The committee will bring an external perspective to the report of a task force of IU Bloomington faculty, which has been convened to develop an internal self-study report on the establishment of an engineering program. Chaired by IU School of Informatics and Computing Dean Bobby Schnabel, it includes the following faculty members:
-Esfan Haghverdi, School of Informatics and Computing
-Mark Janis, Maurer School of Law
-Andrew Lumsdaine, School of Informatics and Computing
-Flynn Picardal, School of Public and Environmental Affairs
-Rob de Ruyter, Department of Physics, College of Arts and Sciences
-Sara Skrabalak, Department of Chemistry, College of Arts and Sciences
-Linda Smith, Department of Psychological and Brain Sciences, College of Arts and Sciences
-Ash Soni, Kelley School of Business
-Erik Stolterman, School of Informatics and Computing
The report from the internal IU task force, to be delivered by the end of the year, will form the basis of the deliberations and recommendations of the blue ribbon committee. The blue ribbon committee will also meet with faculty and administrators in the university involved in this area.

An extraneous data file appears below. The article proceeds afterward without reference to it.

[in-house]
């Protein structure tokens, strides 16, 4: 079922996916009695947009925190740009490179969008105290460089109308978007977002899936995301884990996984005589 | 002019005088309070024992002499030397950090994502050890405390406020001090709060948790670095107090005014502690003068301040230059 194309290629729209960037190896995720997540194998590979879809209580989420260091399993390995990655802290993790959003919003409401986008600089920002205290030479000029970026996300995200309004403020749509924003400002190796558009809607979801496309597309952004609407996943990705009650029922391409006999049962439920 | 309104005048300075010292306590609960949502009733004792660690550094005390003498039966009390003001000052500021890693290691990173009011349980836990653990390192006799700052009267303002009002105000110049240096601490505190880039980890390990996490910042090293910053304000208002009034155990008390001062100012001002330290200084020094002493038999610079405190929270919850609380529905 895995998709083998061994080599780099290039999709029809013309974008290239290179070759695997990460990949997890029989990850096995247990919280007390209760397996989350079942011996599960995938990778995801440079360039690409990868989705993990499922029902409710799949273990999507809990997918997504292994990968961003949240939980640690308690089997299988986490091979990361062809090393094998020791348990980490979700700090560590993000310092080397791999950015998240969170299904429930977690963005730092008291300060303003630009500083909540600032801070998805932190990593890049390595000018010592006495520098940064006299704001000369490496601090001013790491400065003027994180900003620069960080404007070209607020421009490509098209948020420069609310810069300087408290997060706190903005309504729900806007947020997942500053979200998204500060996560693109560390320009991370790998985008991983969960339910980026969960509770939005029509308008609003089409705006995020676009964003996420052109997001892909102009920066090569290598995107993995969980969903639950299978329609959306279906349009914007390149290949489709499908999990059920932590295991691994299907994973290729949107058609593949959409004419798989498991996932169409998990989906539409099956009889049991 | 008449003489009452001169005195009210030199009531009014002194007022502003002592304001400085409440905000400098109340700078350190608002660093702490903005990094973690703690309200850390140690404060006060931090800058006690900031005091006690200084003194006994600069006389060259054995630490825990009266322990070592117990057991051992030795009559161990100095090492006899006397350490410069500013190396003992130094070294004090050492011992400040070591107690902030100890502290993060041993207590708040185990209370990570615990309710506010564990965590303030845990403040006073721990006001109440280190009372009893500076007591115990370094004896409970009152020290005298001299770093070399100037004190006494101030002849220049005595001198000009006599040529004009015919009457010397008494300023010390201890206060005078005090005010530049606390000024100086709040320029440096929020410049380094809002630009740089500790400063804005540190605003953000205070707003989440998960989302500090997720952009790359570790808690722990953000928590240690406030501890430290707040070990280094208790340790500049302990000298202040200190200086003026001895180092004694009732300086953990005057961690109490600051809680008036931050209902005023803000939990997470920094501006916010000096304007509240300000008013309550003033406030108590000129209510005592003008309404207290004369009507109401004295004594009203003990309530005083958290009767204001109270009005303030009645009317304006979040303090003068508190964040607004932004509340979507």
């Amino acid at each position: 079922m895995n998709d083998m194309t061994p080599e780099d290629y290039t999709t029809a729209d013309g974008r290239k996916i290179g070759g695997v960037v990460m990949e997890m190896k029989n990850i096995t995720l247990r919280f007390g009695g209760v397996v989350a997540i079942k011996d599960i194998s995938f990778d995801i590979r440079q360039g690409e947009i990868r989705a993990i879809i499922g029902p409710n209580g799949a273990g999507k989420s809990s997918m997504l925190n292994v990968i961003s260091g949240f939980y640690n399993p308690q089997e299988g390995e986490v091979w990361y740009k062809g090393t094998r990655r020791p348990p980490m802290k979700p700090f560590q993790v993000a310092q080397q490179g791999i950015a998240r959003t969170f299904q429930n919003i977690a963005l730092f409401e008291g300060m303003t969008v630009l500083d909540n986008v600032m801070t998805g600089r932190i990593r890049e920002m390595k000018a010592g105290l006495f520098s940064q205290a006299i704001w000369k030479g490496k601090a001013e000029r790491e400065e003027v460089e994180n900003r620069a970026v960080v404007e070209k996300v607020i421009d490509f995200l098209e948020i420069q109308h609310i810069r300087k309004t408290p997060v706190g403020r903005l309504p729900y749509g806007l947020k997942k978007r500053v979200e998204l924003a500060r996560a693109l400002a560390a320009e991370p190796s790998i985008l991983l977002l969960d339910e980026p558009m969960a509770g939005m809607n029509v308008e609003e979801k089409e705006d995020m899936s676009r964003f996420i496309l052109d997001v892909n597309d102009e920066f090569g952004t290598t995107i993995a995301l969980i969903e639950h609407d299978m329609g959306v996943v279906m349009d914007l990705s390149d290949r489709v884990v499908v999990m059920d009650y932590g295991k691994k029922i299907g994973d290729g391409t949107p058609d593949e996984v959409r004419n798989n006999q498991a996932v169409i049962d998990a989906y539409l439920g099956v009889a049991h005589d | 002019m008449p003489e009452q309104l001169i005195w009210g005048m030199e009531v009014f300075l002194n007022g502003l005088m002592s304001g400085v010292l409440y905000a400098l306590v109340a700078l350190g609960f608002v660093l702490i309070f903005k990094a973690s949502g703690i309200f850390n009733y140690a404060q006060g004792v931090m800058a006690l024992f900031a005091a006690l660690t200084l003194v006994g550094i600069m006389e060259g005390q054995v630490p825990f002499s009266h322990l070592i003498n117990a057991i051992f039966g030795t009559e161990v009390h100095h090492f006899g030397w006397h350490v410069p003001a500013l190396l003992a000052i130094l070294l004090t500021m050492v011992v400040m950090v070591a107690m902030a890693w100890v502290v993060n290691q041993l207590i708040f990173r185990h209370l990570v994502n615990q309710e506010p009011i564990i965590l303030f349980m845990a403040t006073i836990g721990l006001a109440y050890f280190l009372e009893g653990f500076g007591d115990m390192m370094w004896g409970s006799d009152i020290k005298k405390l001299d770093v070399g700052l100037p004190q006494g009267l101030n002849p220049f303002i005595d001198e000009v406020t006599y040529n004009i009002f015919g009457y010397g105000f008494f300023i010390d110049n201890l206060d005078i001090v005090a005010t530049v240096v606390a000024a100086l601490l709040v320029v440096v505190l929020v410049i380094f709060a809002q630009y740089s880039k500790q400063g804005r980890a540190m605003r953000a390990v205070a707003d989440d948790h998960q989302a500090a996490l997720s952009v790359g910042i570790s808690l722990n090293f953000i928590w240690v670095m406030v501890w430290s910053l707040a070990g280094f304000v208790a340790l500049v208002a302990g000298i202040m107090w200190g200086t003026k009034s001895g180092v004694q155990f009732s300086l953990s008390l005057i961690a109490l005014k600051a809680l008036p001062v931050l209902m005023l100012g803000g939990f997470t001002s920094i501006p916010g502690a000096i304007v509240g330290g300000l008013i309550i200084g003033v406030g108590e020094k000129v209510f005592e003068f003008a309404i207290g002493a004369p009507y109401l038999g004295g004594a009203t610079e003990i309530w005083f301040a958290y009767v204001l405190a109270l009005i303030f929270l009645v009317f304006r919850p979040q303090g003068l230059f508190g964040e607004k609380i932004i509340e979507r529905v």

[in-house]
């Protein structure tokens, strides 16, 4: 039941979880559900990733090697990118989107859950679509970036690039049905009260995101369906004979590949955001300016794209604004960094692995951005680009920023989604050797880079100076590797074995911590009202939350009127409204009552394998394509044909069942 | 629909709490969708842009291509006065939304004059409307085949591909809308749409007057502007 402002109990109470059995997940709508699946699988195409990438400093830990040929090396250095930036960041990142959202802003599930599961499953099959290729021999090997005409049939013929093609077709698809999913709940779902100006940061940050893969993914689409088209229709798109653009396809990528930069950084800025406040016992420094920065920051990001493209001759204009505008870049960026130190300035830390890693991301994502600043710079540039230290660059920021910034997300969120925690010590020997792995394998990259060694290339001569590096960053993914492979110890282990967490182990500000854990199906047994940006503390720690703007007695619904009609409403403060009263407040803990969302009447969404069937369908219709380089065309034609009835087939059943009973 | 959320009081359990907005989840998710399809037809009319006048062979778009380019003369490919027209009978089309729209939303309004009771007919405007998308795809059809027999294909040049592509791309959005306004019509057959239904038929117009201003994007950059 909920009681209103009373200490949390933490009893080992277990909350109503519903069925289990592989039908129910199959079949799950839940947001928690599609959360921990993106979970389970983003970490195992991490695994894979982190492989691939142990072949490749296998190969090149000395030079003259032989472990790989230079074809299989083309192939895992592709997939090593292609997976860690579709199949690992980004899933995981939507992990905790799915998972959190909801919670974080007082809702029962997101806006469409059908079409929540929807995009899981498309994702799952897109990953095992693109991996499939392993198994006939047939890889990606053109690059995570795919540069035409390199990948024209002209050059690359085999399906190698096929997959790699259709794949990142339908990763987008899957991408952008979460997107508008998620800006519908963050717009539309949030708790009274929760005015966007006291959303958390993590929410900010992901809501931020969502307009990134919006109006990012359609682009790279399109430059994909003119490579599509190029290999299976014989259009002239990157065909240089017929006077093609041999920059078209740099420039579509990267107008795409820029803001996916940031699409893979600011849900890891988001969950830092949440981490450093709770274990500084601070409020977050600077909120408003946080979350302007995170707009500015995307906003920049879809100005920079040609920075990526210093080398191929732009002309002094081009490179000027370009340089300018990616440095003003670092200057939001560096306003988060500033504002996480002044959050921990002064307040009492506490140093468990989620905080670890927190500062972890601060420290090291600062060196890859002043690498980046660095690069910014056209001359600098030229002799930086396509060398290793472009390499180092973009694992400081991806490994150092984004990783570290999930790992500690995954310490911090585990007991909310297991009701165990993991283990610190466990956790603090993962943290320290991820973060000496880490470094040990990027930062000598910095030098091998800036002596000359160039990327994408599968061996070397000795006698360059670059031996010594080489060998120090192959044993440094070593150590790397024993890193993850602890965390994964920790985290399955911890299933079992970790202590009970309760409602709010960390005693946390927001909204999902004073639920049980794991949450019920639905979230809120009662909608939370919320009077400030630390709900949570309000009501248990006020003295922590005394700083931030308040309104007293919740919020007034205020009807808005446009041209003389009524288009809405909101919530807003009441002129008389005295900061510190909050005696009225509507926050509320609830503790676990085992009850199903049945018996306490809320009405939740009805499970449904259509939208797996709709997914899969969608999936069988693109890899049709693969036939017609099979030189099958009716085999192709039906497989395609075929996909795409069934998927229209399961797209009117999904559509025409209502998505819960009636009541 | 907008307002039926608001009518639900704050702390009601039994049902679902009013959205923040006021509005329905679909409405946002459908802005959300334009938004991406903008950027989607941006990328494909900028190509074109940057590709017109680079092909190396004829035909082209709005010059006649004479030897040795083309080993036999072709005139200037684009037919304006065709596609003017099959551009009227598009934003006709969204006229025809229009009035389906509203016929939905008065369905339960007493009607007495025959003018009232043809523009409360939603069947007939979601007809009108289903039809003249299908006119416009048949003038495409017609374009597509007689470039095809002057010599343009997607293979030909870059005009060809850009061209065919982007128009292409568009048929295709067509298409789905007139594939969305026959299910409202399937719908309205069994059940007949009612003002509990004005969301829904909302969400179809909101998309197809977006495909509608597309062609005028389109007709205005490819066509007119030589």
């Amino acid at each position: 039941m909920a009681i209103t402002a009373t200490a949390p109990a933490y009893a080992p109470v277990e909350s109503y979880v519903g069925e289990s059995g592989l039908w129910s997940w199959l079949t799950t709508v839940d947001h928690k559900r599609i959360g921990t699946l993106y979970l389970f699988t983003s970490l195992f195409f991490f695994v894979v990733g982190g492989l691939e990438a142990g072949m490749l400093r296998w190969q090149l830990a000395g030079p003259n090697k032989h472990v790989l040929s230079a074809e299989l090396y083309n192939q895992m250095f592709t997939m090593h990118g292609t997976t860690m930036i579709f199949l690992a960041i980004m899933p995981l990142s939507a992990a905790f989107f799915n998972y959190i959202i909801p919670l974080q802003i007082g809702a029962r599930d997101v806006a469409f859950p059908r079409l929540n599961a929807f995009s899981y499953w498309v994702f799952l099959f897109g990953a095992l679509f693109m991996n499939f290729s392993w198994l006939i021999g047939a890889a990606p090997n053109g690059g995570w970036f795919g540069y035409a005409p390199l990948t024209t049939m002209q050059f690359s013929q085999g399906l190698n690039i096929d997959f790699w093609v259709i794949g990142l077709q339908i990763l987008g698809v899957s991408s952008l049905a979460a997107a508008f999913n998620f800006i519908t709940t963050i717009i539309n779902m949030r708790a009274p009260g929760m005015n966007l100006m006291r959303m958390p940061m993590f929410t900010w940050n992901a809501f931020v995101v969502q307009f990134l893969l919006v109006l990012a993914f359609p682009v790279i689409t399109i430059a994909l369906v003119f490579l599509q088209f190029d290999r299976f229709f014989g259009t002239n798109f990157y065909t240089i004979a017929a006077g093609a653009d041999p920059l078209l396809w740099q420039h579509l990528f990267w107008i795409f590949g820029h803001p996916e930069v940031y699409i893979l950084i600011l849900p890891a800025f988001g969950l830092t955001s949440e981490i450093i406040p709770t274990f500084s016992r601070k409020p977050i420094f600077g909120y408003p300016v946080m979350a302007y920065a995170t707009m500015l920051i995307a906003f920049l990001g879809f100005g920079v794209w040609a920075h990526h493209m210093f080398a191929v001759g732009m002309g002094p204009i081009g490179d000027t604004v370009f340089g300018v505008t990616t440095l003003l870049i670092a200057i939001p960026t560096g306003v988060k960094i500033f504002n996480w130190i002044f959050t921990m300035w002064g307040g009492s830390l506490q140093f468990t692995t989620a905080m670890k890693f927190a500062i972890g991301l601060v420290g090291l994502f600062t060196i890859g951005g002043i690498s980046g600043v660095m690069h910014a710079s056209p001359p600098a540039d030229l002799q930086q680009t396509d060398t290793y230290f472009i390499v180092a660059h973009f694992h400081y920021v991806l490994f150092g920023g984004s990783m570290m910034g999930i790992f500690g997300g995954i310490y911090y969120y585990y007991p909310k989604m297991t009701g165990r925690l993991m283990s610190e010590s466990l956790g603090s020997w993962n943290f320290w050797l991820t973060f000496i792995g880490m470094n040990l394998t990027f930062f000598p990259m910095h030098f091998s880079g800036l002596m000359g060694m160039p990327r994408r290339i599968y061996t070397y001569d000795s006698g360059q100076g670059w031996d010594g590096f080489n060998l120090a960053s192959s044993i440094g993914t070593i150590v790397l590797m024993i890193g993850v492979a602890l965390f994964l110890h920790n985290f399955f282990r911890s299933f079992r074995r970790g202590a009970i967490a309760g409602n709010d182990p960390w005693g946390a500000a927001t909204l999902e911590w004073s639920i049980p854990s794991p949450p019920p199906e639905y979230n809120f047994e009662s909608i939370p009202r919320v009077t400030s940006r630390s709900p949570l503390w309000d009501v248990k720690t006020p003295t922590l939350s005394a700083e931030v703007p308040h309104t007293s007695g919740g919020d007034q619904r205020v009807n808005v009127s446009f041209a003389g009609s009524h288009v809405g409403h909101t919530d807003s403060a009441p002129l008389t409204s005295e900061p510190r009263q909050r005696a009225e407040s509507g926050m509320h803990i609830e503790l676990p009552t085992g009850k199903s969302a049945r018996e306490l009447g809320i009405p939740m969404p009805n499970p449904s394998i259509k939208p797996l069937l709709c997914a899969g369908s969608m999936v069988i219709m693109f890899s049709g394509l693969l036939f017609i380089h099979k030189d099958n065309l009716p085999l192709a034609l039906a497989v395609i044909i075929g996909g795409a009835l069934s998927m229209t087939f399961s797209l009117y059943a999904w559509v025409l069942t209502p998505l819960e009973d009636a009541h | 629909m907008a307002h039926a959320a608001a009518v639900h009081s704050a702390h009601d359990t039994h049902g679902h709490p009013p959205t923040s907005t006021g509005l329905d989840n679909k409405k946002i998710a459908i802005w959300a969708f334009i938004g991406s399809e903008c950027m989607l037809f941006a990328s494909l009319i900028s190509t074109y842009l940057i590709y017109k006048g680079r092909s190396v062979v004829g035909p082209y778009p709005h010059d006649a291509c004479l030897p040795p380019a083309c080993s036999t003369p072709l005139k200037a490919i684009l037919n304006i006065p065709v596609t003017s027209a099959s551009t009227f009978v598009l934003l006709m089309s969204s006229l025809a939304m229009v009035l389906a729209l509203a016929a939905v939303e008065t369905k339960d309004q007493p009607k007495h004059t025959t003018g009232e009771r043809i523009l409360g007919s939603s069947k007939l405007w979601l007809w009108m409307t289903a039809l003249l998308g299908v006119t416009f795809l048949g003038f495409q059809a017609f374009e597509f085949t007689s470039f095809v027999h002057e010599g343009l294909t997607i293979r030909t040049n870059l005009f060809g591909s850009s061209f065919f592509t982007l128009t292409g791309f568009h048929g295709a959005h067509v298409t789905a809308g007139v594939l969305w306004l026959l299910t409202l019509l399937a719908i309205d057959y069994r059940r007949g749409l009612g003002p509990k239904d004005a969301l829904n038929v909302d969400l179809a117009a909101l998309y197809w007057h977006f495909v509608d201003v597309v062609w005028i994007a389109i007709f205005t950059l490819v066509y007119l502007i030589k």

As McRobbie indicated in his State of the University address, of the 62-member research universities of the Association of American Universities, only four do not have programs in engineering. Of those four, two have joint programs with other institutions. IU Bloomington is one of only two AAU institutions that do not teach engineering.
A new engineering program at IU Bloomington would build upon existing resources in the School of Informatics and Computing, the first such school in the nation. It would also leverage IU's existing strengths in areas such as chemistry and physics but would not be designed to compete with well-established programs in fields such as aeronautical, chemical, industrial and mechanical engineering at other universities.
More than 100 current faculty on the Bloomington campus possess engineering or comparable qualifications.
Source: Indiana University